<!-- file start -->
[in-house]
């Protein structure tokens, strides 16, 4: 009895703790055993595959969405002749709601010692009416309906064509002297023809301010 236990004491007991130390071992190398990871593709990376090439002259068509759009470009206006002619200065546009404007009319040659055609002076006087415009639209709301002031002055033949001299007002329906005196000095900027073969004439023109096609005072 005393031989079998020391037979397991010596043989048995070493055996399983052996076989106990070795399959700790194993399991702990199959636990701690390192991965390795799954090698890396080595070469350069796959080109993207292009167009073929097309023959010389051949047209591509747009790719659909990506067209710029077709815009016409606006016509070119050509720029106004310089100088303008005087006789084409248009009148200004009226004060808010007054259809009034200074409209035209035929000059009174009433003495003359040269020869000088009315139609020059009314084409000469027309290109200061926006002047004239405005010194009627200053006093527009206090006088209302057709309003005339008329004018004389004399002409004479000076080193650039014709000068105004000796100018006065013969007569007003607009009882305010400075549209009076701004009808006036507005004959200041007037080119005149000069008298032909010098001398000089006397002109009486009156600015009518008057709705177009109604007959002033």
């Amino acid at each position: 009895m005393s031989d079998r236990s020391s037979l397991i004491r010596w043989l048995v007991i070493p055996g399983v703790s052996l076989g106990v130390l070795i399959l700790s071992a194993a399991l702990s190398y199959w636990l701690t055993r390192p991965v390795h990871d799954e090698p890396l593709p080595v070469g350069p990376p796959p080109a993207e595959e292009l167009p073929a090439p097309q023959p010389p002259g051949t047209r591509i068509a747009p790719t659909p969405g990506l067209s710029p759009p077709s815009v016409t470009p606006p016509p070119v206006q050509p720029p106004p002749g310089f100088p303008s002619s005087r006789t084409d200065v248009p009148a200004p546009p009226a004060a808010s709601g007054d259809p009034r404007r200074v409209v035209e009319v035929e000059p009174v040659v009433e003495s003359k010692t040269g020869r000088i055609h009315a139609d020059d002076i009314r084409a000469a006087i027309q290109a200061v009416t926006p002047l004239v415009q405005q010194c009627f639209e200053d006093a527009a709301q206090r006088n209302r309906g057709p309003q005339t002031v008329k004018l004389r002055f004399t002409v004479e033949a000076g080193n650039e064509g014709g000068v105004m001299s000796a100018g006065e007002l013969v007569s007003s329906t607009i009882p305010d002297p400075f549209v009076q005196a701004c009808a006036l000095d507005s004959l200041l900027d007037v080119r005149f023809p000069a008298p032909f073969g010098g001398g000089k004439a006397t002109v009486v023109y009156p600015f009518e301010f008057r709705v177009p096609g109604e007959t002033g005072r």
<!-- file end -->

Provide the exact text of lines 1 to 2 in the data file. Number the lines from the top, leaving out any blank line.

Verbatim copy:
[in-house]
């Protein structure tokens, strides 16, 4: 009895703790055993595959969405002749709601010692009416309906064509002297023809301010 236990004491007991130390071992190398990871593709990376090439002259068509759009470009206006002619200065546009404007009319040659055609002076006087415009639209709301002031002055033949001299007002329906005196000095900027073969004439023109096609005072 005393031989079998020391037979397991010596043989048995070493055996399983052996076989106990070795399959700790194993399991702990199959636990701690390192991965390795799954090698890396080595070469350069796959080109993207292009167009073929097309023959010389051949047209591509747009790719659909990506067209710029077709815009016409606006016509070119050509720029106004310089100088303008005087006789084409248009009148200004009226004060808010007054259809009034200074409209035209035929000059009174009433003495003359040269020869000088009315139609020059009314084409000469027309290109200061926006002047004239405005010194009627200053006093527009206090006088209302057709309003005339008329004018004389004399002409004479000076080193650039014709000068105004000796100018006065013969007569007003607009009882305010400075549209009076701004009808006036507005004959200041007037080119005149000069008298032909010098001398000089006397002109009486009156600015009518008057709705177009109604007959002033």